Thursday 29 September 2022 01:11 PM UK's biggest ever bird flu outbreaks leaves farmers 'terrified' trends now

Thursday 29 September 2022 01:11 PM UK's biggest ever bird flu outbreaks leaves farmers 'terrified' trends now
Thursday 29 September 2022 01:11 PM UK's biggest ever bird flu outbreaks leaves farmers 'terrified' trends now

Thursday 29 September 2022 01:11 PM UK's biggest ever bird flu outbreaks leaves farmers 'terrified' trends now

Traditional Christmas dinners could be at risk as bird flu rips through poultry farms in England and Wales, farmers have warned.

Britain is currently grappling with its biggest ever outbreak of avian influenza, with over 3million birds like chickens, turkeys and ducks culled to halt the spread of the highly infectious disease. 

Devon, Cornwall, Suffolk, Norfolk, as well as parts of of Somerset and Essex, have been declared avian influenza prevention zones meaning strict biosecurity measure have been imposed on all bird keepers. 

This includes housing and isolating birds away from wild populations and restricting access to farms by visitors.

Stricter curbs could be on the way, with warnings of another uptick in cases when flocks of migratory birds arrive in the UK with one farmer confessing they were 'terrified' of the weeks ahead. 

Another said many Christmas dinners 'have already gone' following turkey culls after birds were infected with the virus despite already being held in enclosed buildings. 

Almost 65,000 turkeys were culled at farm in Attleborough in Norfolk by the Department of Environment, Food and Rural Affairs (DEFRA) in recent days, according to Farming UK.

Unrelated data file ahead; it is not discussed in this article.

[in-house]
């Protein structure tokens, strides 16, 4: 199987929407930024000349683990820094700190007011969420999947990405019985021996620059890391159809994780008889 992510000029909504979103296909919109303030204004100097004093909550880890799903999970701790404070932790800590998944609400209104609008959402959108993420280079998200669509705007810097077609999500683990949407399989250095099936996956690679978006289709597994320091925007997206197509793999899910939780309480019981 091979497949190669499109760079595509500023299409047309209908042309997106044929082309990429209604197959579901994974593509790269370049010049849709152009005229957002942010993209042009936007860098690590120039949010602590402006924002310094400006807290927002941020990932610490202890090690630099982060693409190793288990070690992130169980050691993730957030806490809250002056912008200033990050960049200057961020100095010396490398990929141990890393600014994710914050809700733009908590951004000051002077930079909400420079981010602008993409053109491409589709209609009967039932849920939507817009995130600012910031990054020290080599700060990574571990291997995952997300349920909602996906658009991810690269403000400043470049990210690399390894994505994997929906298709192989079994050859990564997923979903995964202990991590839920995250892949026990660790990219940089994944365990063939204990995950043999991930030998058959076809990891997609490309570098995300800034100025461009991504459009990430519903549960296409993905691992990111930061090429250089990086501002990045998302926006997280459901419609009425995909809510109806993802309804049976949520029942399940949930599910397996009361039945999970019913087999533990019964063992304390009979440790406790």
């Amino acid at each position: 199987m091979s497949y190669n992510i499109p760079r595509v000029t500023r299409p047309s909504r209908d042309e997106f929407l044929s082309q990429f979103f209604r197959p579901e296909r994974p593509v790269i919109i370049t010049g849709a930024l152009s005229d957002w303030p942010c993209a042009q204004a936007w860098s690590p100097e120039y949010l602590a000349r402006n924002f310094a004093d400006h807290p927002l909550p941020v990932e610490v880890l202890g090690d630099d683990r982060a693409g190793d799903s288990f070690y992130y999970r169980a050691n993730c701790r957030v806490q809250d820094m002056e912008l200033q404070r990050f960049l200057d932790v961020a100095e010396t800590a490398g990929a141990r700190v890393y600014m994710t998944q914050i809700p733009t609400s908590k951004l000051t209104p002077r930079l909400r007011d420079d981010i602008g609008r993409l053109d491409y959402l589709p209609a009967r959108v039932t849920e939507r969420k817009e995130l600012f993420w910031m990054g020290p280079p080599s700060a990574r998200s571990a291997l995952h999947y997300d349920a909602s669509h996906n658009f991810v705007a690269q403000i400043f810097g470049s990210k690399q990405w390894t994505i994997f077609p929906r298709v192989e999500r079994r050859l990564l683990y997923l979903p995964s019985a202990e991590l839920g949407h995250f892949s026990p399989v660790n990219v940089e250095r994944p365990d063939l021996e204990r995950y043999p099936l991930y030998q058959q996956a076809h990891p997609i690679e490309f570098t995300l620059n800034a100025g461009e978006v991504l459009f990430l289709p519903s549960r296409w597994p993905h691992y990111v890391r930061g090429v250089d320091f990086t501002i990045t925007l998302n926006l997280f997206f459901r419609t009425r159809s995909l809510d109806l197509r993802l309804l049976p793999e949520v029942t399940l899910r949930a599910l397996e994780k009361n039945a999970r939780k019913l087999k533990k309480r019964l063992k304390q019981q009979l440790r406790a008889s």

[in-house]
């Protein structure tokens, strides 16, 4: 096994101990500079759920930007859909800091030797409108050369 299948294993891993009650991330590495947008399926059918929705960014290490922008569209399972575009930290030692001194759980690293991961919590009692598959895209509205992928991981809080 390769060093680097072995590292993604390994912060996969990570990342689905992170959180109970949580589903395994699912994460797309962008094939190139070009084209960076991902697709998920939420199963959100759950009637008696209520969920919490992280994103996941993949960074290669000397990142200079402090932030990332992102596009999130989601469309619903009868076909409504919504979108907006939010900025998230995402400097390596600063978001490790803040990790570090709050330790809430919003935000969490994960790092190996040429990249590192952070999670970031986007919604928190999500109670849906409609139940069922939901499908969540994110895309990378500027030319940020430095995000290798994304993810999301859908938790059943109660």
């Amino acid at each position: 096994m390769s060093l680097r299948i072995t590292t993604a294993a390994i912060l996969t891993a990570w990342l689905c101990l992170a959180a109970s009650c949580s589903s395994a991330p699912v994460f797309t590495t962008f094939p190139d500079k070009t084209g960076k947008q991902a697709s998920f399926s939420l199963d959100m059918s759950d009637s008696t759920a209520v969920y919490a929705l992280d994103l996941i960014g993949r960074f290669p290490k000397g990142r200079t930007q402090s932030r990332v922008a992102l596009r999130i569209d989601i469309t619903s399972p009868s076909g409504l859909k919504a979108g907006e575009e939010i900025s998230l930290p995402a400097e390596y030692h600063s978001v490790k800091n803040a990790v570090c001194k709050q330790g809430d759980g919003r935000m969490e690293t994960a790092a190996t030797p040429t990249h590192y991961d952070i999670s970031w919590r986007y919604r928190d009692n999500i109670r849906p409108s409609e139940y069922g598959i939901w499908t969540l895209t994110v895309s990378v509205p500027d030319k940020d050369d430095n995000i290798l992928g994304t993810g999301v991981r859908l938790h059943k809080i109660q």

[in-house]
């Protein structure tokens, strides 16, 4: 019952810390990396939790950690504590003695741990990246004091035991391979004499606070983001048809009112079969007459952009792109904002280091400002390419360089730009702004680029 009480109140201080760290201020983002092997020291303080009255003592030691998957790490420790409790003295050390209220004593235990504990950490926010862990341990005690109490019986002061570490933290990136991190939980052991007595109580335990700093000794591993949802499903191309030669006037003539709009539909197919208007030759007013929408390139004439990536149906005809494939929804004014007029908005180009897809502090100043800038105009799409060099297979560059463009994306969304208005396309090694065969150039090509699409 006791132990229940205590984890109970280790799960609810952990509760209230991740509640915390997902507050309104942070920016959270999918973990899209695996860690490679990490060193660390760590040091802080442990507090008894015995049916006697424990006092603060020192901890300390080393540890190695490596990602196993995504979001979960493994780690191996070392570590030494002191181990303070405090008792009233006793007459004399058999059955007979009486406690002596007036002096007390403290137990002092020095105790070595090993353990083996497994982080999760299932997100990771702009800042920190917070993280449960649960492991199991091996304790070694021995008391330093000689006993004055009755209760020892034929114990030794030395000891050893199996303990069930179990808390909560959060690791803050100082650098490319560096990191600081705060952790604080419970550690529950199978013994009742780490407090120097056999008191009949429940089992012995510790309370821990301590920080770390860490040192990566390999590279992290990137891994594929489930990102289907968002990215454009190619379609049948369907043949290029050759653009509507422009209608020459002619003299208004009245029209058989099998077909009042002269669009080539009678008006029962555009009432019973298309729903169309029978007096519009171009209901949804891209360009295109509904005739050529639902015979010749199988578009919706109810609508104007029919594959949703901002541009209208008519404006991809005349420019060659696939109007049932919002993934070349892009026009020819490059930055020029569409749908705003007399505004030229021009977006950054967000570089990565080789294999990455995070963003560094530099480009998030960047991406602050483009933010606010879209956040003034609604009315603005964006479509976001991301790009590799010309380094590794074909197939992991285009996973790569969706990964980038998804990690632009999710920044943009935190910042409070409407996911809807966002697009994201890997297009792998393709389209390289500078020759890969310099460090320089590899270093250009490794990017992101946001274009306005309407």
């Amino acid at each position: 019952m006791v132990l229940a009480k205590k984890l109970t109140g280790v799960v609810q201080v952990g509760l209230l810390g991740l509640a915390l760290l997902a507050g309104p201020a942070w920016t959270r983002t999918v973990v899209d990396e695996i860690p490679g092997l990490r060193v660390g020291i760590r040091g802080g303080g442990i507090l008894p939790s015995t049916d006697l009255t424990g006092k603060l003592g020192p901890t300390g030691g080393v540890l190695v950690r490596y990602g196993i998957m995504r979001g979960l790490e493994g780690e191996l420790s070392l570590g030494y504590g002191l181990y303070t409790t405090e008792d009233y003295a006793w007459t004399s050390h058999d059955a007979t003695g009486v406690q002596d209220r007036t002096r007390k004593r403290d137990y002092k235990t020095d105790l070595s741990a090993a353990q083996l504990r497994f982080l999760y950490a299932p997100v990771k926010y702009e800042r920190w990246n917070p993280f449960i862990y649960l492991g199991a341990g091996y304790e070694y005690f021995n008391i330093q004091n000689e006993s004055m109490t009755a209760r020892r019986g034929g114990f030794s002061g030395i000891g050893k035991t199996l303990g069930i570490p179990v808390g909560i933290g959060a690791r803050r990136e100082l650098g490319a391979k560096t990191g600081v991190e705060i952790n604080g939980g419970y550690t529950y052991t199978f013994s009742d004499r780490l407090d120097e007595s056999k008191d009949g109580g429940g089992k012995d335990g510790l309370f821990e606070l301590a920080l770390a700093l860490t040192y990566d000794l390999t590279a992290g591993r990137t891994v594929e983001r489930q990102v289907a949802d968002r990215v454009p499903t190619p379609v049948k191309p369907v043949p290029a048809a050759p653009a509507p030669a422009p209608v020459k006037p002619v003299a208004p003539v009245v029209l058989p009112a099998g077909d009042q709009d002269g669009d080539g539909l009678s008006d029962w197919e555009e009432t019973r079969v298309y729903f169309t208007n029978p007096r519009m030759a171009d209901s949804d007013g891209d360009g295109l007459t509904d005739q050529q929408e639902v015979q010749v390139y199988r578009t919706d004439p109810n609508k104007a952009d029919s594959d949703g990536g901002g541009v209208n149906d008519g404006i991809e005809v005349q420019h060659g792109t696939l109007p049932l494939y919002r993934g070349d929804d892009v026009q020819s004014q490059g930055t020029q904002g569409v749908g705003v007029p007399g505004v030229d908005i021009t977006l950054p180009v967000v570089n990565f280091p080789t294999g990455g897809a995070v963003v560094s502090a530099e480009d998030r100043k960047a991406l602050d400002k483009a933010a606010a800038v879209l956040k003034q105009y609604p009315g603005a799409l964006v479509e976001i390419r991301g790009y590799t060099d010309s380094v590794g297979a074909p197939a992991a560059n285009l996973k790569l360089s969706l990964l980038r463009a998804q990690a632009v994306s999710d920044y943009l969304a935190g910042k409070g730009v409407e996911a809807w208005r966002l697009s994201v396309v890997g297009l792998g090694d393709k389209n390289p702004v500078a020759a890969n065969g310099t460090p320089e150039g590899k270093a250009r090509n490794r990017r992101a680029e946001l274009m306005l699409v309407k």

Britain's turkeys were sent into a full-blown lockdown last winter to control the spread.

This map shows the parts England currently under extra biosecurity measures to prevent the spread of bird flu

This map shows the parts England currently under extra biosecurity measures to prevent the spread of bird flu 

BIRD FLU: EVERYTHING YOU NEED TO KNOW

What is it? Bird flu is the source of all human flus, as far as we know.

It often passes through another animal, such as a pig, in the process of mutating and adapting to infect us.

Wild birds are carriers, especially through migration.

As they cluster together to breed, the virus spreads rapidly and is then carried to other parts of the globe.

New strains tend to appear first in Asia, from where more than 60 species of shore birds, waders and waterfowl, including plovers, godwits and ducks, head off to Alaska to breed and mix with various migratory birds from the Americas. Others go west and infect European species. 

What strain is currently spreading? H5N1. 

So far the new virus has been detected in more than 22million birds and poultry globally since September 2021 — double the previous record the year before. 

Not only is the virus spreading at speed, it is also killing at an unprecedented level, leaving some experts to say this is the deadliest variant so far.

Millions of chickens in the UK have been culled and last November our poultry industry was put into lockdown, heavily affecting the availability of free-range eggs.

Can it infect people? Yes, but just 860 people have been infected with H5N1 globally since 2003 from 18 countries.

The risk to people has been deemed 'low'.

But people are strongly urged not to touch sick or dead birds because the virus is lethal, killing 53 per cent of people it does manage to infect. 

Should I be concerned? Not particularly.

Poultry farmers and people who handle wild birds are most at risk.

Scientists say there is a tiny chance a double infection of avian and seasonal flu could allow the current bird flu strain to adapt to be

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